INDIANAPOLIS—Indiana’s first human cases of West Nile virus have been confirmed in Hamilton and Marion counties, state health officials announced today. Hoosiers are encouraged to take steps to protect themselves from West Nile virus and other mosquito-borne diseases.
In addition to the two human cases, mosquito groups in 44 counties have now tested positive for the virus. Those counties include: Adams, Allen, Bartholomew, Benton, Blackford, Boone, Clay, Daviess, DeKalb, Delaware, Dubois, Elkhart, Fayette, Hamilton, Hendricks, Henry, Huntington, Jefferson, Jennings, Johnson, Knox, Lake, Marion, Martin, Miami, Montgomery, Morgan, Noble, Orange, Owen, Parke, Putnam, Randolph, Ripley, Shelby, Sullivan, Tippecanoe, Tipton, Vanderburgh, Vermillion, Vigo, Wayne, Wells and Whitley.
Marion County Health Department has confirmed the virus in a crow in Marion County. The Indiana State Department of Health has collected and tested nearly 71,000 mosquitoes from 89 counties, dividing them into 961 pools for West Nile virus and Saint Louis encephalitis. There have been no positive findings for Saint Louis encephalitis to date.
“Unfortunately, these two cases tell everyone that despite the dry conditions and hot temperatures, the virus is circulating in the state and we’re susceptible to infection,” said State Health Commissioner Gregory Larkin, M.D. “Usually the virus causes only mild disease, but some people will develop more severe illness. Hoosiers should take steps to protect themselves from being bitten by mosquitoes.”
State health officials recommend:
- Avoid places where mosquitoes are biting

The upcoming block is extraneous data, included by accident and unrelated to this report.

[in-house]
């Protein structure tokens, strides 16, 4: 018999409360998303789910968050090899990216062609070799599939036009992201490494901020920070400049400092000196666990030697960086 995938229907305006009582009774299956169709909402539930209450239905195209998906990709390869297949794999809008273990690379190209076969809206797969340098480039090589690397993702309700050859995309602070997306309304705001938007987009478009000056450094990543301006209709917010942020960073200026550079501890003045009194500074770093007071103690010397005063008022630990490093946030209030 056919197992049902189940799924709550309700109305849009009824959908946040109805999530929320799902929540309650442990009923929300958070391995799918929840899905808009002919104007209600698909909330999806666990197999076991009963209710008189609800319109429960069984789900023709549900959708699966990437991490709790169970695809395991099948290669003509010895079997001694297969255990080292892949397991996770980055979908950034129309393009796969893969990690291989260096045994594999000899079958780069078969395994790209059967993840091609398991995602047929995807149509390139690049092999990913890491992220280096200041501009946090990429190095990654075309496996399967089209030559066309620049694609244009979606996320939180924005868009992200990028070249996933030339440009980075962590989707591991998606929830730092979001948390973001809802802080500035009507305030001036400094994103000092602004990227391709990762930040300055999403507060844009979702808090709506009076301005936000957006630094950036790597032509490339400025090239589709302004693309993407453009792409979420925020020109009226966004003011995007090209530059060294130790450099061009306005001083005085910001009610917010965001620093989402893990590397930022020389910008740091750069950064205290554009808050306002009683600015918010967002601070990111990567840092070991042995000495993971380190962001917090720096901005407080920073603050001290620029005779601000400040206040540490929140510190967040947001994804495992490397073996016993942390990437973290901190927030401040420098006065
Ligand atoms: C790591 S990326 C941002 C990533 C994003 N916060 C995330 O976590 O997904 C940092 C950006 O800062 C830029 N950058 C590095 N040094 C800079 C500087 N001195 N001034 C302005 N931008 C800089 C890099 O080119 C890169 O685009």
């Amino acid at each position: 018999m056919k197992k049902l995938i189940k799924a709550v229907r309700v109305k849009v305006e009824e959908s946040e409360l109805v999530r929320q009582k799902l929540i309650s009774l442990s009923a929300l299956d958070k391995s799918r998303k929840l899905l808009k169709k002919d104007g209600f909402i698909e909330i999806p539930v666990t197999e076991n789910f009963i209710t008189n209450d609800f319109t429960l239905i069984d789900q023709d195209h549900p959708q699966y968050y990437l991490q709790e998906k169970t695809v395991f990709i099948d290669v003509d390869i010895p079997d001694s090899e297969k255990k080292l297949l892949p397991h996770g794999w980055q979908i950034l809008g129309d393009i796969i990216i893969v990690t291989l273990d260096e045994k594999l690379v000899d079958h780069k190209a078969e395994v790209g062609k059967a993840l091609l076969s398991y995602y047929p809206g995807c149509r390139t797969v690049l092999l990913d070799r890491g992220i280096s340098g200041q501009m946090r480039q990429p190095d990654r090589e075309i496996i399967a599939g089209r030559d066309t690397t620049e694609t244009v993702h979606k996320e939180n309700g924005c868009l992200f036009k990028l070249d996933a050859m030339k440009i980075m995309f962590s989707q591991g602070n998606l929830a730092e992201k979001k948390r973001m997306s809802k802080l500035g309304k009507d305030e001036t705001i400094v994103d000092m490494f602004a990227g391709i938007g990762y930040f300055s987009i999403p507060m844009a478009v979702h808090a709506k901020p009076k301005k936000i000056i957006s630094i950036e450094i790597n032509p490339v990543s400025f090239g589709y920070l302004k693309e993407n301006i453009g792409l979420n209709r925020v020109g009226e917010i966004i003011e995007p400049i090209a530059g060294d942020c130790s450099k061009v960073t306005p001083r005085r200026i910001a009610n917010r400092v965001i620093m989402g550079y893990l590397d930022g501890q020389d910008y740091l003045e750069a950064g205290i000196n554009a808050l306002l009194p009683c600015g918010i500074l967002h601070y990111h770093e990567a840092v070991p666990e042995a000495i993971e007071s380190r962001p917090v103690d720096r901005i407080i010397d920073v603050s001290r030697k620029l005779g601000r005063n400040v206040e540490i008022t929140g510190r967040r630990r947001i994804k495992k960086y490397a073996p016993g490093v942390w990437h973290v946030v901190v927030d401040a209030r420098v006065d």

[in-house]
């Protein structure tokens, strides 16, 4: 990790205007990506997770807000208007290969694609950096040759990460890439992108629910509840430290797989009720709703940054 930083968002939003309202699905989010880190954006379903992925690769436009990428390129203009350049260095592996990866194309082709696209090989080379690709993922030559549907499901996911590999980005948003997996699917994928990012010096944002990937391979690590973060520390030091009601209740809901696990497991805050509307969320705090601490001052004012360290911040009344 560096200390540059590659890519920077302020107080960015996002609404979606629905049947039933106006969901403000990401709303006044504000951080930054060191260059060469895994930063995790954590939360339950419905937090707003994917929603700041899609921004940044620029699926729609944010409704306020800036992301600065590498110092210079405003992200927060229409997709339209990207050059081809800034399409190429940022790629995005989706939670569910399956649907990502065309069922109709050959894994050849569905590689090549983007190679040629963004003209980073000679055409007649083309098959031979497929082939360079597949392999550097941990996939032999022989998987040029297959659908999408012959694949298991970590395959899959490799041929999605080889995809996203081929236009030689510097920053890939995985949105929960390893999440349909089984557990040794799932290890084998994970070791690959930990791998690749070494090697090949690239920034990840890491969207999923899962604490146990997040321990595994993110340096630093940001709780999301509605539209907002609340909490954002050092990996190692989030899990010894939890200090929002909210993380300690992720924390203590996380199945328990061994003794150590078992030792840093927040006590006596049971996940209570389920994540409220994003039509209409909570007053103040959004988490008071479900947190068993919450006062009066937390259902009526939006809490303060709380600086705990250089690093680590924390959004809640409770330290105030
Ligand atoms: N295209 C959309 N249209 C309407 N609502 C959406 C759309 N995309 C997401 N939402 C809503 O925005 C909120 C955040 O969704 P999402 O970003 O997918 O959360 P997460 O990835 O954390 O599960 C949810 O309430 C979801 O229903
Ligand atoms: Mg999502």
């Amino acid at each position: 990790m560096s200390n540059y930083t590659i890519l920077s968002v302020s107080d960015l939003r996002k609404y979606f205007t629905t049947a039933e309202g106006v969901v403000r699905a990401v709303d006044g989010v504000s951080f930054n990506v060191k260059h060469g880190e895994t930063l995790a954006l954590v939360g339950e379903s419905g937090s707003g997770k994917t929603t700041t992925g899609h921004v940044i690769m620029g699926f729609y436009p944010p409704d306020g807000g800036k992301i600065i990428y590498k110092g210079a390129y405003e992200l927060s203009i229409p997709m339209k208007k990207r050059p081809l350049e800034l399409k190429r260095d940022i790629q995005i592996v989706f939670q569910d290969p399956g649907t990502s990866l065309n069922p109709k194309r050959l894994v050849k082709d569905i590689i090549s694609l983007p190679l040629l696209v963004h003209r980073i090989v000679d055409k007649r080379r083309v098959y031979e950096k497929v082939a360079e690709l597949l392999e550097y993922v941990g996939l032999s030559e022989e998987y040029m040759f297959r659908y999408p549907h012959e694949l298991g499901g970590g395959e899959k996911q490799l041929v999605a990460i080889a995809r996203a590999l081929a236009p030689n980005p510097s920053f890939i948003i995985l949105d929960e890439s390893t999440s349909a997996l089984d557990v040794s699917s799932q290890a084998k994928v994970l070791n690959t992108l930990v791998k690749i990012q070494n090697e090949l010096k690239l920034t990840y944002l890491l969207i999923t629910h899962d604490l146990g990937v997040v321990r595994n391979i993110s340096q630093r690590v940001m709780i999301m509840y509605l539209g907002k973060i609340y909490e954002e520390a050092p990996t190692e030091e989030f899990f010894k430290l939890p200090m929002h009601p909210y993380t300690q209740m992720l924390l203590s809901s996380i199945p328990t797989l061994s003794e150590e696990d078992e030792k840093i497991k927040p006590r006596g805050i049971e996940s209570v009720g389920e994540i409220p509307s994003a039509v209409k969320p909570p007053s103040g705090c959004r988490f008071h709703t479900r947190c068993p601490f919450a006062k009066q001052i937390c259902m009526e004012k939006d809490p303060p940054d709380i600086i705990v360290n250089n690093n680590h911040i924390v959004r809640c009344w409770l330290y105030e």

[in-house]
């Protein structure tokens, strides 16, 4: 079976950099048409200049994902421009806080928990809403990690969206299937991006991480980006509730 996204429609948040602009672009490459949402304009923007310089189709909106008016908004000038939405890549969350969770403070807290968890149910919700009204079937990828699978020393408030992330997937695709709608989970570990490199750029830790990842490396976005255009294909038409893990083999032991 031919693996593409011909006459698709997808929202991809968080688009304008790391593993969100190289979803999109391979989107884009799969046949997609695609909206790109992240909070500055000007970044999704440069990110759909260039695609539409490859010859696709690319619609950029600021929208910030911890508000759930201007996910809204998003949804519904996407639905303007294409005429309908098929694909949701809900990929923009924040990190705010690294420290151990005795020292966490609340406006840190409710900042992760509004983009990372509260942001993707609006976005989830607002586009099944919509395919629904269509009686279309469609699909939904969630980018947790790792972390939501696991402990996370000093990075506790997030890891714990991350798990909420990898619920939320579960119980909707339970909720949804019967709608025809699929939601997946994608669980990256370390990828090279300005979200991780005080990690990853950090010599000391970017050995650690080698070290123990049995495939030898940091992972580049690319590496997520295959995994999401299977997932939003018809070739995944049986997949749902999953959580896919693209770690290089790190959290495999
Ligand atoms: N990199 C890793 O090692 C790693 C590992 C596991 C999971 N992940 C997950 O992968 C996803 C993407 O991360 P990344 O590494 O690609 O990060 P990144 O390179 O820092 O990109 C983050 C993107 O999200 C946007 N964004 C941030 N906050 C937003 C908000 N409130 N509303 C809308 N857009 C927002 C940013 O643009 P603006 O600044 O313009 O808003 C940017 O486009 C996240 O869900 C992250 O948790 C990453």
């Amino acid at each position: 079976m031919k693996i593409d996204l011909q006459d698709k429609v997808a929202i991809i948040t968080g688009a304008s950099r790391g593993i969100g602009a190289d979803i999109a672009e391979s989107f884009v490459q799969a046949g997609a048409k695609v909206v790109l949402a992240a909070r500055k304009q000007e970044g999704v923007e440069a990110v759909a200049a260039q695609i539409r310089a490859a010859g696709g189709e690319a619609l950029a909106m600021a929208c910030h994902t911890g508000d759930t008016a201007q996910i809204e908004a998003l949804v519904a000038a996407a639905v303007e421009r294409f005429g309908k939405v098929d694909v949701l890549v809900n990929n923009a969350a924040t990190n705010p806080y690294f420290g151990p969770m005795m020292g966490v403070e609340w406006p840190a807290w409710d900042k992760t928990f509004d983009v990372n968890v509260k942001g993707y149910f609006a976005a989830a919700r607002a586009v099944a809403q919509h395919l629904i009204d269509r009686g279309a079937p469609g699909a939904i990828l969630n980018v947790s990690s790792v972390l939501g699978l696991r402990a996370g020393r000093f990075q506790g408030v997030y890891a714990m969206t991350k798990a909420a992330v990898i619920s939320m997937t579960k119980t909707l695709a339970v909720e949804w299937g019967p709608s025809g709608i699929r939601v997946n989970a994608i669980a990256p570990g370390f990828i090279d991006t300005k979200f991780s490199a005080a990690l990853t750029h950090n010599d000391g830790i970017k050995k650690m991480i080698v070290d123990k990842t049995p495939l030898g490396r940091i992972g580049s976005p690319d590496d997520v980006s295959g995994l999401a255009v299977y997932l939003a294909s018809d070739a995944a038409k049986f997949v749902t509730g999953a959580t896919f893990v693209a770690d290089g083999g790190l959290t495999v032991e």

- Apply insect repellent containing DEET, picaradin or oil of lemon eucalyptus to clothes and exposed skin
- Install or repair screens on windows and doors to keep mosquitoes out of the home
- When possible, wear pants and long sleeves, especially if walking in wooded or marshy areas.
West Nile virus usually causes West Nile fever, a milder form of the illness, which can include fever, headache, body aches, swollen lymph glands or a rash. Some individuals will develop a more severe form of the disease with encephalitis or meningitis and other severe syndromes, including flaccid muscle paralysis.
To reduce potential mosquito breeding grounds:
- Discard old tires, tin cans, ceramic pots or other containers that can hold water
- Repair failed septic systems
- Drill holes in the bottom of recycling containers left outdoors
- Keep grass cut short and shrubbery trimmed
- Clean clogged roof gutters, particularly if leaves tend to plug up the drains
- Frequently replace the water in pet bowls
- Flush ornamental fountains and birdbaths periodically
- Aerate ornamental pools, or stock them with predatory fish.
Individuals who think they may have West Nile virus should see their healthcare provider.
For more information about mosquito safety, please visit the Indiana State Department of Health’s website at www.StateHealth.IN.gov.